This was usually a fairly technical publication where students usually reported on their summer work experiences.
We decided to jazz it up a bit by adding humorous articles and lots of photos of the students. One of the articles that Harold wrote about was on German inventions. It was our understanding that the copyrights on these inventions ended when Germany capitulated to the Allies at the end of World War II. We discussed possibly going into partnership after we graduated, but it never came to pass.

Harold headed for Montreal after graduation in 1947, and I stayed in Winnipeg with a job at the Dominion Bridge Co. as a Concrete Design Engineer. Harold corresponded with me and ultimately convinced meto move to Montreal because there were more opportunities for engineers in that city. I was able to get a job with the Dominion Structural Steel Co. in Montreal and found a room for rent on Esplanade Ave., near Mount Royal. This was a rooming house shared by another friend of mine, Al Yentin, an architect from Winnipeg.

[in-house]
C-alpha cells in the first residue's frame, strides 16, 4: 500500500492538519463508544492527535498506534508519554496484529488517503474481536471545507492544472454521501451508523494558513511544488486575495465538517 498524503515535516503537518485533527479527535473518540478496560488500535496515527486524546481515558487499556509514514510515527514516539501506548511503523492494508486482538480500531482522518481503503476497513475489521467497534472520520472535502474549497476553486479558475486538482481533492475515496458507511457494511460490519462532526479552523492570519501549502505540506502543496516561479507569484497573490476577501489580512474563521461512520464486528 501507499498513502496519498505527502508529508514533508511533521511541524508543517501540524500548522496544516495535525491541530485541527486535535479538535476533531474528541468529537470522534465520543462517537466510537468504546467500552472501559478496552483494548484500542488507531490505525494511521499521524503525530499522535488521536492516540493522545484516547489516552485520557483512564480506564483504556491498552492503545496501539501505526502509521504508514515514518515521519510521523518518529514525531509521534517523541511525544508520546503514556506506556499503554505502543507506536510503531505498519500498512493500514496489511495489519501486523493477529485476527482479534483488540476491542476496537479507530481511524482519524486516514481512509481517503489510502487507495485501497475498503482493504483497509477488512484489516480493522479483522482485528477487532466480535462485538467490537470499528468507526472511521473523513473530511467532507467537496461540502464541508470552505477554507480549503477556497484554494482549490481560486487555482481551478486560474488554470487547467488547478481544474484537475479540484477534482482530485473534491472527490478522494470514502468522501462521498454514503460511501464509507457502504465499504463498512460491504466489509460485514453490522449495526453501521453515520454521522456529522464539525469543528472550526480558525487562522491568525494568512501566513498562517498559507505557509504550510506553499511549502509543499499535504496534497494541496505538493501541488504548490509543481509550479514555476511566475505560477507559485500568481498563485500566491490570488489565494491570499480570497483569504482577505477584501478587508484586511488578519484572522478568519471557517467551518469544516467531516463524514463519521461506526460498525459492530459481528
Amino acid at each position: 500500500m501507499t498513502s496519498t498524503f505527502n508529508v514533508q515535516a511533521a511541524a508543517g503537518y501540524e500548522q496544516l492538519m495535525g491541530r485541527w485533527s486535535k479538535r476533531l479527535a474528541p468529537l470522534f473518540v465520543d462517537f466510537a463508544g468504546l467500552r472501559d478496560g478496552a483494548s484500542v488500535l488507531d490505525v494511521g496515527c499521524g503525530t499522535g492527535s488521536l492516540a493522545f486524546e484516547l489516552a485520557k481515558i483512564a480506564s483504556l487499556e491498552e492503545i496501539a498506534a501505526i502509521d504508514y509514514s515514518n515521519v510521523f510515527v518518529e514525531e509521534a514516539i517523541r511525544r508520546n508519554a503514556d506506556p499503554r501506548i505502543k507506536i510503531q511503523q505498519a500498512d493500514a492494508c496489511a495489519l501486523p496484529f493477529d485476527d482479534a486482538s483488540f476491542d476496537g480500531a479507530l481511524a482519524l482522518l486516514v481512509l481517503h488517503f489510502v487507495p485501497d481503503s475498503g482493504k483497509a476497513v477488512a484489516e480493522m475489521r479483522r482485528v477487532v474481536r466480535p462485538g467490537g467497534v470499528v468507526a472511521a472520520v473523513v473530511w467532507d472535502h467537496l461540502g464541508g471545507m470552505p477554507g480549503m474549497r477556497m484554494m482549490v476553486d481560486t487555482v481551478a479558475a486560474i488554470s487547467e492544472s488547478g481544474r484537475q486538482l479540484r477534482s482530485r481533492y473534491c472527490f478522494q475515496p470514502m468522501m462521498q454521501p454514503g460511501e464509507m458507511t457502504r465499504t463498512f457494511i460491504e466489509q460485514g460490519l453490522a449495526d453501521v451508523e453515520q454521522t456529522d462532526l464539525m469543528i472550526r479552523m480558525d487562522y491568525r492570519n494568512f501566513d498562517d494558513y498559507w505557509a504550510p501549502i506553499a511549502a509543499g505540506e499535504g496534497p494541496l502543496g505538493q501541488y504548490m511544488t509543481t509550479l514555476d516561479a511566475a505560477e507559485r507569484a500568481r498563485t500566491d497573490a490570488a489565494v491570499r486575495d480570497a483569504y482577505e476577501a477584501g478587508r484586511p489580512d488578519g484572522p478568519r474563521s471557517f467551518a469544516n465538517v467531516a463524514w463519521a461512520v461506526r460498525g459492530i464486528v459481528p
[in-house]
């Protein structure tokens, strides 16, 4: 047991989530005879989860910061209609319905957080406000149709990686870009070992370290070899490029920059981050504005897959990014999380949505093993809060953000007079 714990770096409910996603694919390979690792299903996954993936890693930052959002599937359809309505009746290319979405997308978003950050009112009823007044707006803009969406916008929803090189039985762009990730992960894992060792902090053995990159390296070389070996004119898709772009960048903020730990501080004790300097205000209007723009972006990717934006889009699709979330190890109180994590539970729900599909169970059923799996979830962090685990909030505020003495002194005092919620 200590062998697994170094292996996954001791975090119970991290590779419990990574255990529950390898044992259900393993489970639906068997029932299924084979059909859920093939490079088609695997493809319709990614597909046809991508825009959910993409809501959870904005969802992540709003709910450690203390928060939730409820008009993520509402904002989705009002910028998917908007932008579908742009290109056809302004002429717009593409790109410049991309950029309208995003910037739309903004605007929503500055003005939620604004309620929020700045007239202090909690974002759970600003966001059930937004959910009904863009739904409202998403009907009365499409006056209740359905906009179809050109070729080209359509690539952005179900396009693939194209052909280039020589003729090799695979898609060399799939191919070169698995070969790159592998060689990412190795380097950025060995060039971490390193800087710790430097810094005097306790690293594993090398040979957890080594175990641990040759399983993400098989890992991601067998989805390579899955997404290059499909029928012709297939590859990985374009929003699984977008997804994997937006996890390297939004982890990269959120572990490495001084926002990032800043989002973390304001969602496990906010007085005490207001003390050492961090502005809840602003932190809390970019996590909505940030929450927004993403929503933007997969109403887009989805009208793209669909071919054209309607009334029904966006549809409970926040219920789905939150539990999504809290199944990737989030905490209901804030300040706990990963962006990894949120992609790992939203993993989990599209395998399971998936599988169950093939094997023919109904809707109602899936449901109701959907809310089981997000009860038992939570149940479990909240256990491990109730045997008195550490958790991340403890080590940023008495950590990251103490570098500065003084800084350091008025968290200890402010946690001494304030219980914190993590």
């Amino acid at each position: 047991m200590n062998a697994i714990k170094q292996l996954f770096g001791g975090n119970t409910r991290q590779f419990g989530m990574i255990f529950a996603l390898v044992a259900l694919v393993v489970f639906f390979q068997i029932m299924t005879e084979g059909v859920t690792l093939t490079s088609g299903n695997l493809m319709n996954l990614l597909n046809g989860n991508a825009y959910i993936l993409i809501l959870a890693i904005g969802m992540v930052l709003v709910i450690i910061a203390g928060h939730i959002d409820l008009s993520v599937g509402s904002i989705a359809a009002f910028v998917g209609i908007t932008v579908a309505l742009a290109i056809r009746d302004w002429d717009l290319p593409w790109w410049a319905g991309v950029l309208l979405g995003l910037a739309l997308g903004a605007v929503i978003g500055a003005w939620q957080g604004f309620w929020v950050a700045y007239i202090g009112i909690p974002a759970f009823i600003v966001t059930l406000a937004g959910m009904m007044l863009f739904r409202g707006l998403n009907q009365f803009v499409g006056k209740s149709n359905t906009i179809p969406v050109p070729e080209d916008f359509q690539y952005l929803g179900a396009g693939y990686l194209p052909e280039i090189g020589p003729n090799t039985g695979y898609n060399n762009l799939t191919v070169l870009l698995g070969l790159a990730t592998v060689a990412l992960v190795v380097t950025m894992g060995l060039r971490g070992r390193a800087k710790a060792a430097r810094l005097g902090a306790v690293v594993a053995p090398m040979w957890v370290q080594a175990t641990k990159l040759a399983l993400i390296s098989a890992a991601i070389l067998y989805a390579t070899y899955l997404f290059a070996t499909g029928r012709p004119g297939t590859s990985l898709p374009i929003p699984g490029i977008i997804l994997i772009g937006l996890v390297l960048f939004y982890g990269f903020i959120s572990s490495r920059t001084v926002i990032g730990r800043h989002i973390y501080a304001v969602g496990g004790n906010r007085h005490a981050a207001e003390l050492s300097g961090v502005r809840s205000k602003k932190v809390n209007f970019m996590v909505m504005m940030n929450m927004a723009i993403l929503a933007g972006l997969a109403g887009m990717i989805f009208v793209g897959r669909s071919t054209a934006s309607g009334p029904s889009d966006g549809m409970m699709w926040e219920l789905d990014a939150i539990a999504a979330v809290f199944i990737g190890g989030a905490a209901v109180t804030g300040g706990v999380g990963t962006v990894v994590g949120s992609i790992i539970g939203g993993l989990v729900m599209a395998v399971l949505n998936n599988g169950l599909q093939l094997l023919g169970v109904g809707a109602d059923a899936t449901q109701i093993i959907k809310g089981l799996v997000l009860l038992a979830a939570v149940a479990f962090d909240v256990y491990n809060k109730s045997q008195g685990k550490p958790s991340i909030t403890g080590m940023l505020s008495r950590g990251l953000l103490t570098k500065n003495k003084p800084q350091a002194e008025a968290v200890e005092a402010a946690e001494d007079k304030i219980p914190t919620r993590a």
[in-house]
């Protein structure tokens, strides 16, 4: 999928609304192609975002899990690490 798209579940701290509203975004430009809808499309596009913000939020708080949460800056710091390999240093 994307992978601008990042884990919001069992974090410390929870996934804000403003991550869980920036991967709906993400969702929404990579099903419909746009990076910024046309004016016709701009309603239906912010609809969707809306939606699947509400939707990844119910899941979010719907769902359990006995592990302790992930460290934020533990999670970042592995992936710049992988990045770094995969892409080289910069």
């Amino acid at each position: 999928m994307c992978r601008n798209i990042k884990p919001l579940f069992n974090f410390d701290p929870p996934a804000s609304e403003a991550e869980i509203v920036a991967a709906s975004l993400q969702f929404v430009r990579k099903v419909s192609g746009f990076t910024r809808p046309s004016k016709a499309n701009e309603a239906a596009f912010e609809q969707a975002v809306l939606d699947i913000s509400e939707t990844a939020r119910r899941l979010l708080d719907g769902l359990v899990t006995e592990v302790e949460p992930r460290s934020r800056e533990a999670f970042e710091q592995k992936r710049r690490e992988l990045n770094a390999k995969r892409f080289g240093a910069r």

Harold and I took a week-end trip to Ste Agathe, a resort, north of Montreal. We had intended to take a swim in the beautiful lake, but had trouble finding a public beach, as the resort hotels were able to build on private lots that stretched to the water’s edge. When we finally did find a public beach it was littered with trash and empty beer cans.
It was a very warm day and we decided to go for a swim. There was a fixed raft about 100 yards from the lakeshore. When we arrived we lay down on it, and thought we would take in some sun. Presently we heard someone shouting at us from the lakeshore. At first, we ignored it, until we realized he was trying to get our attention, but we couldn’t make out what he was saying, until he swam up to us climbed aboard and said: